Review: 03.15.20 – Childish Gambino

After a four-year hiatus, Childish Gambino returns with an underwhelming, poorly produced project that ends his rap career on a sour note.

By Gavin Majeski


In June of 2017, Donald Glover told The Huffington Post he would be retiring Childish Gambino after one more album. “There’s nothing worse than like a third sequel, like a third movie and we’re like, ‘again?’ You know, I like it when something’s good and when it comes back there’s a reason to come back, there’s a reason to do that,” said Glover when talking about his rap career. From juggling two young children, his FX show “Atlanta,” and starring in “Star Wars” and “The Lion King,” it seems Glover has decided to dedicate his attention to other projects.

Forgoing his witty and sometimes cheesy wordplay found on projects such as “Camp” and “Because the Internet,” Glover’s last project in 2016, “Awaken, My Love!” shifted to influences of rhythm and blues, neo-soul and funk. “03.15.20” fuses the neo-soul and R&B notes of his previous record with the hip-hop soundscapes of his early work, but unfortunately is executed poorly.

The record features overblown and highly compressed production on the tracks “Time,” “19.10,” “32.22” and “47.48” which reek of demo quality. Continuing the album’s poor lineup of issues are tediously long tracks that overstay their welcome by two, sometimes three minutes. “Time,” “12.38” and “47.48” are six minutes in length while “24.19” is eight minutes, but feels like a lifetime.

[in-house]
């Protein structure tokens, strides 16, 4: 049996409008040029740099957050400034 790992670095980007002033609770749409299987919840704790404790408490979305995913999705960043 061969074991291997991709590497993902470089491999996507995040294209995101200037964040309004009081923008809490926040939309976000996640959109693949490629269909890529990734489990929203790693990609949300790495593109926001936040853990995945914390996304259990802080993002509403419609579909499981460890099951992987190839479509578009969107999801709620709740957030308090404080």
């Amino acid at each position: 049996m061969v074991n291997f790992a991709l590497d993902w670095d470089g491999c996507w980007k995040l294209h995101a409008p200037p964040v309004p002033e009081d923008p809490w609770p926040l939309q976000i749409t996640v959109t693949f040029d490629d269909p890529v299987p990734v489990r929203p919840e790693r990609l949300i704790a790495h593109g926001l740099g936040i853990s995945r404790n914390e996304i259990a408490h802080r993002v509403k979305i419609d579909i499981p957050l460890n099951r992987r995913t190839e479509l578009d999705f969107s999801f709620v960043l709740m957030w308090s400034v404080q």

Lacking any substantial chorus or hook, “12.38” features Glover displaying his evolved vocal range and tongue-and-cheek lyricism. The track then transitions into an awful vocal break and appearance by 21 Savage, which is the best part about the song, but not enough to save it.

The highlights on the album are few and far between, with the more hip-hop oriented tracks such as “Algorythm” and “32.22” feeling like B-sides from Kanye West’s 2013 record “Yeezus.” “Algorythm” and the closing track “53.49” stray just enough away from “Yeezus” that they do stand out as some of the most notable on the record. Other highlights include “35.31,” “42.26” and the ending of “47.48,” which thematically transitions well into the closer by featuring a soundbite of Glover talking to his son about self-love.

Glover excels when the production doesn’t feature poorly mixed drums or a monotonous song length, but instead evolved versions of his previous hip-hop formula and groovier R&B-pop tracks such as “35.31” and “42.26.” Sadly, only half of his project features the later.

Favorite Tracks: Algorythm, 19.10, 32.22, 35.31, 42.26, 53.49